perceived control

perceived control

(pĕr-sēvd′)
The degree to which people feel they are in charge of their own lives, instead of feeling helpless, hopeless, or buffeted by events or other people. People who report that they have significant control tend to feel mentally and physically healthier than those who do not.
References in periodicals archive ?
And I think especially for Simone, there are a few instances that really sort of challenge her authority and challenge her perceived control, particularly relating with Tess, and that's hard for her and complicated."
The Mathematics Attitude Questionnaire (Lipnevich et al., 2011) measured the four components of TPB: attitudes, subjective norms, perceived control, and intentions (Lipnevich et al., 2011).
Perceived internal employability reflects an individual's perceived control over his or her career (Vanhercke et al., 2014).
Perceived control as an antidote to the negative effects of layoffs on survivors' organizational commitment and job performance.
This scale focuses its attention on four main dimensions operationalized together: Worry about crime, perceived likelihood of personal crime, perceived control over personal crime, and the perceived consequences of personal crime.
Also, the mindset intervention strengthened postintervention measures of the adolescents' perceived control. On a postintervention, laboratory-based, standardized social stress test, the mindset intervention group achieved physiologic recovery more than three times faster than did the controls, as assessed via electrodermal activity.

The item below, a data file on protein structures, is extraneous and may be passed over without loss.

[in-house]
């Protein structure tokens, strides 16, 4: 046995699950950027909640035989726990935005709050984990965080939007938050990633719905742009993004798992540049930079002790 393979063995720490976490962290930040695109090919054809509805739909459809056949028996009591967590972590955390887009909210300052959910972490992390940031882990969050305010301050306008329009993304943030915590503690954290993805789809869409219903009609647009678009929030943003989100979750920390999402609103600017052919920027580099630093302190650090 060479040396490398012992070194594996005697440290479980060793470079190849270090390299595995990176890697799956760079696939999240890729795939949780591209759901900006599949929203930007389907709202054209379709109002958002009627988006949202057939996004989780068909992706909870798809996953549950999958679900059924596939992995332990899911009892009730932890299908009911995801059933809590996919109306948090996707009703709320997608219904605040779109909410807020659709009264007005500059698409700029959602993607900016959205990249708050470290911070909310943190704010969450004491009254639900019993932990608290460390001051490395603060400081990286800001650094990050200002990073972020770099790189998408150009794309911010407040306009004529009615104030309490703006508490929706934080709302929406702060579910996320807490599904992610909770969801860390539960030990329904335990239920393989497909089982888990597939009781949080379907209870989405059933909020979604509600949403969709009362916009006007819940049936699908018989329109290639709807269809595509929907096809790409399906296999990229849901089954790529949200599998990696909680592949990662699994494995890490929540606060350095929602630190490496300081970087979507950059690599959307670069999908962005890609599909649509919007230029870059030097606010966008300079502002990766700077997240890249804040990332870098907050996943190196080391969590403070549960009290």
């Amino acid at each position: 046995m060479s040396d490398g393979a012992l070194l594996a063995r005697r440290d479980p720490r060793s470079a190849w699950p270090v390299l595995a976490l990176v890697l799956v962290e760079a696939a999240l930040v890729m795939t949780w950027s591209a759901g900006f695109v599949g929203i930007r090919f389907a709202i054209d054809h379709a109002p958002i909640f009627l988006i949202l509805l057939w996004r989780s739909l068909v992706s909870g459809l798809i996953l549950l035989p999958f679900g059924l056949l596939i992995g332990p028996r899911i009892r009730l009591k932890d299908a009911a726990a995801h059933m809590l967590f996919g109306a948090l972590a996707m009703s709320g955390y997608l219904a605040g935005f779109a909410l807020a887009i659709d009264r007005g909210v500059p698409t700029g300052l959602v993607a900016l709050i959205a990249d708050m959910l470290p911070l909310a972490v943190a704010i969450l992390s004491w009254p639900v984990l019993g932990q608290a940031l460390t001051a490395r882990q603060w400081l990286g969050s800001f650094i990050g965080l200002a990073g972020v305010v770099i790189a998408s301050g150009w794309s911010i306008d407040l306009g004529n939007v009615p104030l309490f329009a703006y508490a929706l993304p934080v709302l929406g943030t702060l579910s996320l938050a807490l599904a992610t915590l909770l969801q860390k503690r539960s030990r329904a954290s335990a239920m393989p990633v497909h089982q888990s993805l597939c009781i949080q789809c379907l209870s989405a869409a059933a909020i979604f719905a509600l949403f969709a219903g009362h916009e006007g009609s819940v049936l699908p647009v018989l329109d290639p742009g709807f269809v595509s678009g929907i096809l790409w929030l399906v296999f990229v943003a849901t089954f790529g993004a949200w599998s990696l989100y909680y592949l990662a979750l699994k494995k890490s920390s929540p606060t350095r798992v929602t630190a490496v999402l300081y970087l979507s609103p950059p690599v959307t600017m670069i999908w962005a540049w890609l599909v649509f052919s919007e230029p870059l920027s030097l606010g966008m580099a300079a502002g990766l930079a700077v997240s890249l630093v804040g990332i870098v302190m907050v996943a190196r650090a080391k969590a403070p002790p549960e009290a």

Patrick, Skinner, and Connell (1993) argue that perceived control is a significant indicator of learning motivation.
at night have lower perceived control of obsessive thoughts.
Various authors had given the importance to the perception of having control because perceived control decreases the intensity of pain, and discomfort by decreasing uncertainty.7,11,12
All these methods can prove useful, but some claim that those using problem-focused coping strategies will adjust better to life.Problem-focused coping mechanisms may allow an individual greater perceived control over their problem, whereas emotion-focused coping may sometimes lead to a reduction in perceived control (maladaptive coping).
According to the theory of planned behavior, behaviors like whistleblowing intention are a function of three elements: attitudes, perceived norms, and perceived control. An attitude is an individual's judgment of how much he or she approves or disapproves of a specific behavior.
The matrix also revealed a moderate correlation (r = 0.452, P value < 0.01) between perceived control and behavior.

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